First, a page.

Original British Leyland Press Release for the MGB GT V8

Not to be published until Wednesday 15th August 1973



Introduced in 1965, the MGB fastback coupe, with its third door offering access to the rear interior of the body, has a compact, robust and stiff unitary structure. It is now offered in 3.5 litre V8 form as an option to the well proved 1.8 litre B-series four cylinder engined version. Both these cars share rack and pinion steering, coil spring and unequal length wishbone independent front suspension, and a beam rear axle on half elliptic leaf springs, strengthened in the V8 to cope with almost double torque and power output.

The body structure meets worldwide regulations for safety and survival in accidents, while padded fascias, safety switches, anti-burst locks, lights and other fittings meet both U.S. Federal and European Economic Community regulations. The steering wheel is fully padded.

Equipment is complete and includes a concise complement of clear instruments, deep bucket seats and a large carpeted area at the rear capable of accommodating small children or a great deal of luggage. The big tail door swings high to give easy access to this area.

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Similar in many ways to the lightweight 3.5 litre unit installed by Rover 3500S and 3500 since 1968, the V8 engine is tailored to the MGB GT installation by converting the penthouse carburetter manifold to one in which the carburetters are mounted at the rear of the engine. The other major change is to an AC Delco alternator. Free flow exhaust are also specified.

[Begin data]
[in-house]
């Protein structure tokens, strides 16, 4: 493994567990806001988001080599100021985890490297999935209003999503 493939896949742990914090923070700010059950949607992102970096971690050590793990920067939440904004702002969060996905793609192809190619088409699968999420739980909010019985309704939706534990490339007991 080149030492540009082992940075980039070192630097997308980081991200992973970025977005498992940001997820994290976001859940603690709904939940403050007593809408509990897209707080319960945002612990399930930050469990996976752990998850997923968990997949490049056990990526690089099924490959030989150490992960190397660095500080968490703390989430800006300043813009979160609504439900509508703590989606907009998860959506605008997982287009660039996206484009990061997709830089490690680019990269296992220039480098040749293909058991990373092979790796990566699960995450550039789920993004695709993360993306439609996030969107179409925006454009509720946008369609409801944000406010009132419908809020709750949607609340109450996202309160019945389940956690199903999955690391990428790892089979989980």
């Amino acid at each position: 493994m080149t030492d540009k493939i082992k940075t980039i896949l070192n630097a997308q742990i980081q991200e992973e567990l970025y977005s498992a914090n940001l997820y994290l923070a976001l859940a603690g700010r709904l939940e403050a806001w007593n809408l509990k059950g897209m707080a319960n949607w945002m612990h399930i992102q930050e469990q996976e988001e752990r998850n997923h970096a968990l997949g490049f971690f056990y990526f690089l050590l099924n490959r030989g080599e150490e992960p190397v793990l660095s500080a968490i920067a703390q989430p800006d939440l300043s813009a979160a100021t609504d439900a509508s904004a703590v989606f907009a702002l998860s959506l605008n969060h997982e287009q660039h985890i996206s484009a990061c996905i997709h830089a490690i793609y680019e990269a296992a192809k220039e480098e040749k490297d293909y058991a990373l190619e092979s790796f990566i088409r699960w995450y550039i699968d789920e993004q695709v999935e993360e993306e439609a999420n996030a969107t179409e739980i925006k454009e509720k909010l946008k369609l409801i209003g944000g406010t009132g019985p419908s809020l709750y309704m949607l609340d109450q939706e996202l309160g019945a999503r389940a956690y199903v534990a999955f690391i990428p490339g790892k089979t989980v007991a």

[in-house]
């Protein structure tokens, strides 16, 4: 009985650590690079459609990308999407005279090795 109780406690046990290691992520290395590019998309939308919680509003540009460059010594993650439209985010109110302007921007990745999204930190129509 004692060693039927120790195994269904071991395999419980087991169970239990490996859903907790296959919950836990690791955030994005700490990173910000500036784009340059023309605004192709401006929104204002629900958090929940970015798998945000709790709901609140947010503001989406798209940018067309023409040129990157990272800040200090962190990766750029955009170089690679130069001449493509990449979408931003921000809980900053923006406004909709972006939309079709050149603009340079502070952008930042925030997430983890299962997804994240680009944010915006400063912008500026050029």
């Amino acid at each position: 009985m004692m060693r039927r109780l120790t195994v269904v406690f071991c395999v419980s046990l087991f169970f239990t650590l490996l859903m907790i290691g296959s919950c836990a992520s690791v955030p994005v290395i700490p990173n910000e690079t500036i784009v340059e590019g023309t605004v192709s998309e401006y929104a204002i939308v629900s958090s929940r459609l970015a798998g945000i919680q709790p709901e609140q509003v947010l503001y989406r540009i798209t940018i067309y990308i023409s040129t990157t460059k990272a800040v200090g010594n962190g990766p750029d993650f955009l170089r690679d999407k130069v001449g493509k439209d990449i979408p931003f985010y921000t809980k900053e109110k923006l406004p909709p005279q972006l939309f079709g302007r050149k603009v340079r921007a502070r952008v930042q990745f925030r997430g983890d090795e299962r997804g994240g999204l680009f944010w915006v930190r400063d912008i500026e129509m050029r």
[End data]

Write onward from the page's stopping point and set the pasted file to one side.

Light alloy for the stiff block and for the heads make the basic V8 some 40 lbs lighter than the 1.8 litre four cylinder, which continues in the type, but with the inevitable complexity and weight of the ancillary equipment now essential to meet noise, emission and safety regulations, the total weight goes up to a little more than that of the 1.8 litre unit. Most of the extra weight is on the front wheels, the ratio from front to rear being 49.4/50.6% compared with the 47.8/52.2% of the four cylinder.

The SU HIF 6 (horizontal integral float chamber) carburetters provide stable carburetion under all conditions of hard cornering, acceleration and braking. They are installed at the rear of the engine on a specially designed low-line manifold evolved by the long-time tuning wizards at MG to give dual benefits of greatly reduced temperature scatter from one cylinder to another, compared with the original penthouse manifold, and at the same time to make it possible to avoid the need for a 'power bulge' on the smooth contours of the bonnet. Neat bi-metallic valves are arranged to draw in warm air for the carburetters from sleeves on the exhaust manifolds, then to take in cooler air when the engine is warm.

The short-stroke, big bore engine has five crankshaft bearings and the inclined overhead valves are actuated by hydraulic lifters and rockers from the central camshaft. The compression ratio is 8.25:1, maximum bhp (DIN) is 137 at 5,000 rpm; torque is 193 lb ft at 2,900 rpm.


Detail modifications have been carried out to the all-synchromesh C-type gearbox, transmission and rear axle. The gearbox casing has been redesigned to accept a larger clutch to match the substantial power increase of the V8 engine. As the torque is almost doubled compared with the four cylinder version, the intermediate gear ratios have been raised to meet the different output curve as well as to reduce the torque load into the box. The axle ratio is 3.07:1 as against 3.91:1 of the 1.8 litre version.